The photographer and 2013 finalist chats to Alex Jackson about the Google Street View-inspired work which could land him the £30,000 prize
Currently presented at London’s The Photographers’ Gallery, the 2013 Deutsche Börse prize rewards any living photographer for an exhibition, or publication, that has “significantly contributed to photography in Europe” over the past 18 months, shortlisting the work of four hopefuls – with Mishka Henner’s No Man’s Land among this year’s finalists.
Using information garnered from online forums where men discuss the whereabouts of sex workers, Manchester-based Henner presents Europe’s margins via images from Google Street View’s car-mounted camera, posing questions about the blurring of voyeurism, online information gathering and privacy.How does it feel to be shortlisted?
It all seems a bit quick. I’ve only been making this kind of work for a few years so for it to create so much attention is a bit scary.
What brought you to “this kind” of photography?
I stopped believing in the hype surrounding documentary photography and started taking more interest in how artists were working with images and what they thought of as documentary material. That seemed more interesting and less prescribed.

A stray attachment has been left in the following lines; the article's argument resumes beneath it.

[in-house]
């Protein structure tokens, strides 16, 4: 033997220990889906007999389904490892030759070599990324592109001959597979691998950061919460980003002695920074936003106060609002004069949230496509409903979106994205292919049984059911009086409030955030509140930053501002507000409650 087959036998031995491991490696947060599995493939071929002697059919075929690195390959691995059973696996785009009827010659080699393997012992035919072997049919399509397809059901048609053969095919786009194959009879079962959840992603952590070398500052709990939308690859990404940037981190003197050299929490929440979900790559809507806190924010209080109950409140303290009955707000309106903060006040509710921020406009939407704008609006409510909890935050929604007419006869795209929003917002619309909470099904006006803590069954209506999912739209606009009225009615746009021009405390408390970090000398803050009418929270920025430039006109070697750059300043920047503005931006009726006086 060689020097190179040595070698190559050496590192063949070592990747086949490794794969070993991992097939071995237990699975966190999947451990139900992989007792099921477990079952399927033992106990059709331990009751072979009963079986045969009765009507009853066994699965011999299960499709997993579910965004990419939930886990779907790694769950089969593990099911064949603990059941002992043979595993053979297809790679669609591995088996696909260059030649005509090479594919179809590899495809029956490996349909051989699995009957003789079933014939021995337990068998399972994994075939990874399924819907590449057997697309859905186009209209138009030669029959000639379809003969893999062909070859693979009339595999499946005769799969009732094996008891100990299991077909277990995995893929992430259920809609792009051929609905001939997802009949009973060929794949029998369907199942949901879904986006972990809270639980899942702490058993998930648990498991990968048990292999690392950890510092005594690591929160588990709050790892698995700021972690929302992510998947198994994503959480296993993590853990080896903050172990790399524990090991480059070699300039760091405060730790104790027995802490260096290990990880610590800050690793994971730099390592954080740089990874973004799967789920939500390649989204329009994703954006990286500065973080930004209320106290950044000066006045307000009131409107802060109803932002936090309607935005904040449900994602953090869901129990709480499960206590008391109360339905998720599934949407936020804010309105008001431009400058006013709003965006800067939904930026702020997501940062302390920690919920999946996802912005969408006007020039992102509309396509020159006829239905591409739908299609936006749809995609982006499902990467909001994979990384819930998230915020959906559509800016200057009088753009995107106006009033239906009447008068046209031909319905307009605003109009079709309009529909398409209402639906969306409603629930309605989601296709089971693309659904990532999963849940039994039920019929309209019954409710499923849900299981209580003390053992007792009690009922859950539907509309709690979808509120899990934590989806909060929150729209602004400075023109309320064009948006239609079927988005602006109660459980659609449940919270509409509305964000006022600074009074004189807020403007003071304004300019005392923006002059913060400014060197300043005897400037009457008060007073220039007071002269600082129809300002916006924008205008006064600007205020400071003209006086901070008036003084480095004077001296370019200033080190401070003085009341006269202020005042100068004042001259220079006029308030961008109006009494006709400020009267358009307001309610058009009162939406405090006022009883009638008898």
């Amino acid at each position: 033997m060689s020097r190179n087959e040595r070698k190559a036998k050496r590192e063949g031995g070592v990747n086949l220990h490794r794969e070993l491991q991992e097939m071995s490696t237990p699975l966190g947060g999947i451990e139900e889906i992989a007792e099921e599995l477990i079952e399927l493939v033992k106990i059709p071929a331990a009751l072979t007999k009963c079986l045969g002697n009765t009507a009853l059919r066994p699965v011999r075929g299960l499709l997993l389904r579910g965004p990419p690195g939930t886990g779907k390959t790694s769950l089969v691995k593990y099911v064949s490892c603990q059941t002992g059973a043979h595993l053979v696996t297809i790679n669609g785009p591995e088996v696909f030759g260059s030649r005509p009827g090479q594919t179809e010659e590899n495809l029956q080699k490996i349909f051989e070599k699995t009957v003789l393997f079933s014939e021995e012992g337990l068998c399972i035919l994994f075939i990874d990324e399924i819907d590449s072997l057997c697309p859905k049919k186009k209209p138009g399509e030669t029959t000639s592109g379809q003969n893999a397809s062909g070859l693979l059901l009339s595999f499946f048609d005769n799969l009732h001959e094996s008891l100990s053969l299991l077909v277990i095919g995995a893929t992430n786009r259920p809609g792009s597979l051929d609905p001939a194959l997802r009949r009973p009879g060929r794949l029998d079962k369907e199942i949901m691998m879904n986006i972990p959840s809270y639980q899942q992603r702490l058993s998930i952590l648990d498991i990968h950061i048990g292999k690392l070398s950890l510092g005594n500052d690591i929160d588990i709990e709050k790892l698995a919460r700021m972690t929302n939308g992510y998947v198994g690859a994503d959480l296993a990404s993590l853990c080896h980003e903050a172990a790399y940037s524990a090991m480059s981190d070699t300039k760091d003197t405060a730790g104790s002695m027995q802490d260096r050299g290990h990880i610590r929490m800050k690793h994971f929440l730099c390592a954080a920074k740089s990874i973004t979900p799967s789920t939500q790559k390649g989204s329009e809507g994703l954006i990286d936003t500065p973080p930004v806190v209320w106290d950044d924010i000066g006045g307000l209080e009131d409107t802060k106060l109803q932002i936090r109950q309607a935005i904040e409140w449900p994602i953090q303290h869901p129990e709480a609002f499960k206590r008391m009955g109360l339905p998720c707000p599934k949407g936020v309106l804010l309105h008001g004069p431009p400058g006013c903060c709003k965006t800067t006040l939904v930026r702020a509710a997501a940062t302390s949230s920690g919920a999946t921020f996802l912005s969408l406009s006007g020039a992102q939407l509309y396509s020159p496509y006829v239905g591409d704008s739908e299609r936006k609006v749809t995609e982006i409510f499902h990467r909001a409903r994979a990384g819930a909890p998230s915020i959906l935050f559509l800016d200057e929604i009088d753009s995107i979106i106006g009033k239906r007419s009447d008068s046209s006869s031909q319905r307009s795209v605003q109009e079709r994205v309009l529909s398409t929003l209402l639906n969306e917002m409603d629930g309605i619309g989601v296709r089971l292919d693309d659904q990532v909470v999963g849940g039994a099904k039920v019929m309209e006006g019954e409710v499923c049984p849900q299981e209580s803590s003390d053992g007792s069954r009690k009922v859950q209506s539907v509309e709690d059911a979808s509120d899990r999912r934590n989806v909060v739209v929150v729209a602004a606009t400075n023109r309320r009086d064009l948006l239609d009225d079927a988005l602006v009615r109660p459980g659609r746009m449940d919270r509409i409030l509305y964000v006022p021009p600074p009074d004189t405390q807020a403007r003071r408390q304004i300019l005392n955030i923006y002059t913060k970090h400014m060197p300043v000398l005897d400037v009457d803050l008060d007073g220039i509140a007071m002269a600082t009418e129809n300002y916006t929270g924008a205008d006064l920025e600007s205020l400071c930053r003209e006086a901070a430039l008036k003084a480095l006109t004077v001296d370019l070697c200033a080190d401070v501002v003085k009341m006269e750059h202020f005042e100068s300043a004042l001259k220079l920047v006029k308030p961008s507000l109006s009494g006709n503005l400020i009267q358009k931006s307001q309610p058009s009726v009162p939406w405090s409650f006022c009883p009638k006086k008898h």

“I think people hang on too heavily to categories and ideas about what’s acceptable.
I work with images of the world, that’s it”
You used pretty unconventional research/production methods – your search term history must make for interesting reading?
Like most peoples’, probably. I don’t think there’s anything unconventional about it at all. It’s all out there; it’s not complicated. People are online most of the day, every day. Whether at home or at work they’re glued to it, using search engines, gossiping, discussing profound things – and that’s all I’ve done. I’ve applied the same technique that most people are using every day of their lives, only I’m focusing on something pretty specific.
So why this project?
There’re so many images being taken constantly without even being looked at, so there’s a strong argument we need to look at them and do something with them. What I’m going to choose to show you is stuff that I think is really captivating in some way, worth showing.
What were the biggest challenges in putting this work together – answering hoary questions on what constitutes ‘real’ photography, perhaps?
Yeah, I just think that people hang on too heavily to categories and ideas about what’s acceptable. I’m working with images of the world, that’s it. Whether a robot’s taken them, or a human being, the point is it almost doesn’t matter any more. It’s all out there, tonnes of material; it’s not complicated.
Click here for more of Mishka’s work. The Photographers’ Gallery, 16-18 Ramillies Street, London W1F 7LW. Come back to PORT tomorrow as we’ll be profiling the four finalists this week